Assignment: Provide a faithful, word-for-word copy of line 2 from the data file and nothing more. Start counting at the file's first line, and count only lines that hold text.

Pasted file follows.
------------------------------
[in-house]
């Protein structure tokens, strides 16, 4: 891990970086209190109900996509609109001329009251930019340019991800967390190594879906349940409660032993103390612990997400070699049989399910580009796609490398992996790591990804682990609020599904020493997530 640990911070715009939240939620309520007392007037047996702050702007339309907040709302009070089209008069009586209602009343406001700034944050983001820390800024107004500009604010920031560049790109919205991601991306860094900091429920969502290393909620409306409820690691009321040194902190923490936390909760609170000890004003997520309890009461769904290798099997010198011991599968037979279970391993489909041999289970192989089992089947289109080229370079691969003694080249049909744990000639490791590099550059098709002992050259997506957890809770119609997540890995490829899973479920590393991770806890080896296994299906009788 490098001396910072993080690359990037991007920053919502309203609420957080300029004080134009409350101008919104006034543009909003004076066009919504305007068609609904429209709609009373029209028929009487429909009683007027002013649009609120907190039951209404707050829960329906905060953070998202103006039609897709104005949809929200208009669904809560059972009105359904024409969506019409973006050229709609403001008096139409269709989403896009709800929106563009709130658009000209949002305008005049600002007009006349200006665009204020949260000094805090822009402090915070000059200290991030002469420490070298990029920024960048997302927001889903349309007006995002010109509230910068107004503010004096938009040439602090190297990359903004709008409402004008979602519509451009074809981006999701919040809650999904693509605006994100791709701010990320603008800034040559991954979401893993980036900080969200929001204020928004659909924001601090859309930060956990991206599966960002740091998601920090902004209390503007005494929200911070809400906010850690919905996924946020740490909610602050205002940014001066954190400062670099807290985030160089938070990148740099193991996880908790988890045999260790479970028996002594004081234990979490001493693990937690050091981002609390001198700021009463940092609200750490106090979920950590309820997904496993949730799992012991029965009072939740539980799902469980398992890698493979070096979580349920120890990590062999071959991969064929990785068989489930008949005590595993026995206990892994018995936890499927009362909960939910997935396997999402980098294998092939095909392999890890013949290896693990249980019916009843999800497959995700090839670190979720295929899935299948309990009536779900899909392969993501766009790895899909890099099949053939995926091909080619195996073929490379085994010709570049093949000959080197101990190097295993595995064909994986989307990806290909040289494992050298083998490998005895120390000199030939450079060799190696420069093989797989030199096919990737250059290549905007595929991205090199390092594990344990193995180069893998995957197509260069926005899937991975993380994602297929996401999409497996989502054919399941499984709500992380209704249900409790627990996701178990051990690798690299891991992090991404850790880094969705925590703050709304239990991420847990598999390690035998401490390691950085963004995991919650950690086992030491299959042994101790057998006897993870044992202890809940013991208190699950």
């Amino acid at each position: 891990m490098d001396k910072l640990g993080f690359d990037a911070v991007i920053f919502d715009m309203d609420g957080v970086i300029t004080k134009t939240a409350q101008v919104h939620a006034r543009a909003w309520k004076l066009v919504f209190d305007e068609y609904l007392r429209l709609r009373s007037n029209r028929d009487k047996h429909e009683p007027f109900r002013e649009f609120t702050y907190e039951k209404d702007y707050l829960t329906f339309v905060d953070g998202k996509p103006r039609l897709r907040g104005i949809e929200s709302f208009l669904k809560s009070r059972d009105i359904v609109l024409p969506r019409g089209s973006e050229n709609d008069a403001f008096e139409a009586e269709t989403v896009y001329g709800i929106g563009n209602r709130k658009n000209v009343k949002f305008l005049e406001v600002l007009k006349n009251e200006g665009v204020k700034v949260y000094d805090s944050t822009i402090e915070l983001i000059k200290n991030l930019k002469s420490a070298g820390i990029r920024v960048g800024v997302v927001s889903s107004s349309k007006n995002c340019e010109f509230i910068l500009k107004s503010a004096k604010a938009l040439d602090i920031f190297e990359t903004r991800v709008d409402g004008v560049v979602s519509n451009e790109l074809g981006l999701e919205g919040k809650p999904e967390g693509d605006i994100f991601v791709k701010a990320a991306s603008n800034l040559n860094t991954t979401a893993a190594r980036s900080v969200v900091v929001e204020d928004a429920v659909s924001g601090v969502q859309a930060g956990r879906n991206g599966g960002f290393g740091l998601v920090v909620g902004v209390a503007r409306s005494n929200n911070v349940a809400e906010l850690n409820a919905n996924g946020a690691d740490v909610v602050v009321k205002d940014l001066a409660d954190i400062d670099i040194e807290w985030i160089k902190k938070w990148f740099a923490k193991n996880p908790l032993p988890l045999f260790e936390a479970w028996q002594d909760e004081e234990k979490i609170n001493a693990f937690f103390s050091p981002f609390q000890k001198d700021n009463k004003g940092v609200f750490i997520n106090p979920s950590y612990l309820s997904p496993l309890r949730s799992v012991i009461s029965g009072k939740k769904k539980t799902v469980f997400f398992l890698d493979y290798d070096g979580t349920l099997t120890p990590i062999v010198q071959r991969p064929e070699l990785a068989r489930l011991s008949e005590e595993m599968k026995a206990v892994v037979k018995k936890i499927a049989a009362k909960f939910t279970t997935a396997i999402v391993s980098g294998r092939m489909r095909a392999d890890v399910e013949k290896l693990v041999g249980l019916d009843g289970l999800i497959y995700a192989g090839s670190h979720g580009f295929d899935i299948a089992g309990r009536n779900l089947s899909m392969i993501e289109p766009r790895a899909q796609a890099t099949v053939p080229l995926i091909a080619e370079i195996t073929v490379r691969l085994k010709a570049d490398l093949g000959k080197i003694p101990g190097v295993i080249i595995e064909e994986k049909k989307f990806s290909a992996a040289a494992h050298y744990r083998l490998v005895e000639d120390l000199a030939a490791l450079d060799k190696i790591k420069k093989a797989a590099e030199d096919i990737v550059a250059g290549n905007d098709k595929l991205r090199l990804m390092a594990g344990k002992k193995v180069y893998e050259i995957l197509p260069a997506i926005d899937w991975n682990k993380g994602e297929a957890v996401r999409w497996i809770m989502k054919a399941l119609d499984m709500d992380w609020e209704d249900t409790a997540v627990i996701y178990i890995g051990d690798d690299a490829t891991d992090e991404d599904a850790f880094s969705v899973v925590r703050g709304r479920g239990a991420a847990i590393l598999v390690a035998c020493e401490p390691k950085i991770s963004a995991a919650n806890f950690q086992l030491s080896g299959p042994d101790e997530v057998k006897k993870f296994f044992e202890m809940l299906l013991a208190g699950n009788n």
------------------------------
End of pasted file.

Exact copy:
């Protein structure tokens, strides 16, 4: 891990970086209190109900996509609109001329009251930019340019991800967390190594879906349940409660032993103390612990997400070699049989399910580009796609490398992996790591990804682990609020599904020493997530 640990911070715009939240939620309520007392007037047996702050702007339309907040709302009070089209008069009586209602009343406001700034944050983001820390800024107004500009604010920031560049790109919205991601991306860094900091429920969502290393909620409306409820690691009321040194902190923490936390909760609170000890004003997520309890009461769904290798099997010198011991599968037979279970391993489909041999289970192989089992089947289109080229370079691969003694080249049909744990000639490791590099550059098709002992050259997506957890809770119609997540890995490829899973479920590393991770806890080896296994299906009788 490098001396910072993080690359990037991007920053919502309203609420957080300029004080134009409350101008919104006034543009909003004076066009919504305007068609609904429209709609009373029209028929009487429909009683007027002013649009609120907190039951209404707050829960329906905060953070998202103006039609897709104005949809929200208009669904809560059972009105359904024409969506019409973006050229709609403001008096139409269709989403896009709800929106563009709130658009000209949002305008005049600002007009006349200006665009204020949260000094805090822009402090915070000059200290991030002469420490070298990029920024960048997302927001889903349309007006995002010109509230910068107004503010004096938009040439602090190297990359903004709008409402004008979602519509451009074809981006999701919040809650999904693509605006994100791709701010990320603008800034040559991954979401893993980036900080969200929001204020928004659909924001601090859309930060956990991206599966960002740091998601920090902004209390503007005494929200911070809400906010850690919905996924946020740490909610602050205002940014001066954190400062670099807290985030160089938070990148740099193991996880908790988890045999260790479970028996002594004081234990979490001493693990937690050091981002609390001198700021009463940092609200750490106090979920950590309820997904496993949730799992012991029965009072939740539980799902469980398992890698493979070096979580349920120890990590062999071959991969064929990785068989489930008949005590595993026995206990892994018995936890499927009362909960939910997935396997999402980098294998092939095909392999890890013949290896693990249980019916009843999800497959995700090839670190979720295929899935299948309990009536779900899909392969993501766009790895899909890099099949053939995926091909080619195996073929490379085994010709570049093949000959080197101990190097295993595995064909994986989307990806290909040289494992050298083998490998005895120390000199030939450079060799190696420069093989797989030199096919990737250059290549905007595929991205090199390092594990344990193995180069893998995957197509260069926005899937991975993380994602297929996401999409497996989502054919399941499984709500992380209704249900409790627990996701178990051990690798690299891991992090991404850790880094969705925590703050709304239990991420847990598999390690035998401490390691950085963004995991919650950690086992030491299959042994101790057998006897993870044992202890809940013991208190699950």